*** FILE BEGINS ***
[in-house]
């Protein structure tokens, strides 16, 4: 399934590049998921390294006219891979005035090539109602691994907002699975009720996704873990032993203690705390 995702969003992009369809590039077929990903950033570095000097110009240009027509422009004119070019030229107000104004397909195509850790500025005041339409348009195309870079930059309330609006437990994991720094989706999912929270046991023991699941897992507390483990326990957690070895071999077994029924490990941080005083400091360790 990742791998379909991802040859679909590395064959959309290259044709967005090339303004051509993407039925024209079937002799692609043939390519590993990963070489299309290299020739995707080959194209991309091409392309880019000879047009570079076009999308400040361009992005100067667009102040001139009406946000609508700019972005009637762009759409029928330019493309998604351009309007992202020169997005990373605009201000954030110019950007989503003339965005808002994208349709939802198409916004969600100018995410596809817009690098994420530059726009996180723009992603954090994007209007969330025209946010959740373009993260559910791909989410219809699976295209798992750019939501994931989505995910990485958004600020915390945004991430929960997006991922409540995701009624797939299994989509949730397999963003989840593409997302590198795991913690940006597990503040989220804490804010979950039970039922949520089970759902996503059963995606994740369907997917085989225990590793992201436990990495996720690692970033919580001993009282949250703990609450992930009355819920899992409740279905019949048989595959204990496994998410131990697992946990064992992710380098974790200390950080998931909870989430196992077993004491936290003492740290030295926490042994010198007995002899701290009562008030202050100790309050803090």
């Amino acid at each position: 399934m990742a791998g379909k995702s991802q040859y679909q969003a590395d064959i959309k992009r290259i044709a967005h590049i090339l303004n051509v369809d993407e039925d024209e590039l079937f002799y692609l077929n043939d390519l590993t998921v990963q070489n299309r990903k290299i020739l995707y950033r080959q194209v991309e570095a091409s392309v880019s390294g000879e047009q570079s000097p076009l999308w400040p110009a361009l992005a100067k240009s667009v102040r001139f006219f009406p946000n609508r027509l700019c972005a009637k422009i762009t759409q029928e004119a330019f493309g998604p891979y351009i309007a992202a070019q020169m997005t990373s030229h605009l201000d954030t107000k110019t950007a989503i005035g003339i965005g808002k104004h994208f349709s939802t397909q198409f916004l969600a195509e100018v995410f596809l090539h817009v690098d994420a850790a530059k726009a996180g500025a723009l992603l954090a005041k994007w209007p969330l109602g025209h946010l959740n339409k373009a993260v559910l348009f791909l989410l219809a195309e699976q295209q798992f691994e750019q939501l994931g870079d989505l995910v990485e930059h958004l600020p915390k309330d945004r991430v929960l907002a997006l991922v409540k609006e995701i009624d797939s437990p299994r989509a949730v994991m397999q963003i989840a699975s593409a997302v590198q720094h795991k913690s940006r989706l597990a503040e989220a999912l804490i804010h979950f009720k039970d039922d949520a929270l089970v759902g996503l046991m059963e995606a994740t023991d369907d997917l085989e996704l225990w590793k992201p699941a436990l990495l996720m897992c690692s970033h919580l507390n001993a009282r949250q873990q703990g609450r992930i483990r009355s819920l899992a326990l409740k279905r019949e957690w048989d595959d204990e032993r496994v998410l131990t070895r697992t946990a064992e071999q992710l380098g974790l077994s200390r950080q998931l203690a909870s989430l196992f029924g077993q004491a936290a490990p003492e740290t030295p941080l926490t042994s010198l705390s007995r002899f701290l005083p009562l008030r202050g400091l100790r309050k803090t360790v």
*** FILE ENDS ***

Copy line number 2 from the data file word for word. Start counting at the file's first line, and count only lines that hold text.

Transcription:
């Protein structure tokens, strides 16, 4: 399934590049998921390294006219891979005035090539109602691994907002699975009720996704873990032993203690705390 995702969003992009369809590039077929990903950033570095000097110009240009027509422009004119070019030229107000104004397909195509850790500025005041339409348009195309870079930059309330609006437990994991720094989706999912929270046991023991699941897992507390483990326990957690070895071999077994029924490990941080005083400091360790 990742791998379909991802040859679909590395064959959309290259044709967005090339303004051509993407039925024209079937002799692609043939390519590993990963070489299309290299020739995707080959194209991309091409392309880019000879047009570079076009999308400040361009992005100067667009102040001139009406946000609508700019972005009637762009759409029928330019493309998604351009309007992202020169997005990373605009201000954030110019950007989503003339965005808002994208349709939802198409916004969600100018995410596809817009690098994420530059726009996180723009992603954090994007209007969330025209946010959740373009993260559910791909989410219809699976295209798992750019939501994931989505995910990485958004600020915390945004991430929960997006991922409540995701009624797939299994989509949730397999963003989840593409997302590198795991913690940006597990503040989220804490804010979950039970039922949520089970759902996503059963995606994740369907997917085989225990590793992201436990990495996720690692970033919580001993009282949250703990609450992930009355819920899992409740279905019949048989595959204990496994998410131990697992946990064992992710380098974790200390950080998931909870989430196992077993004491936290003492740290030295926490042994010198007995002899701290009562008030202050100790309050803090």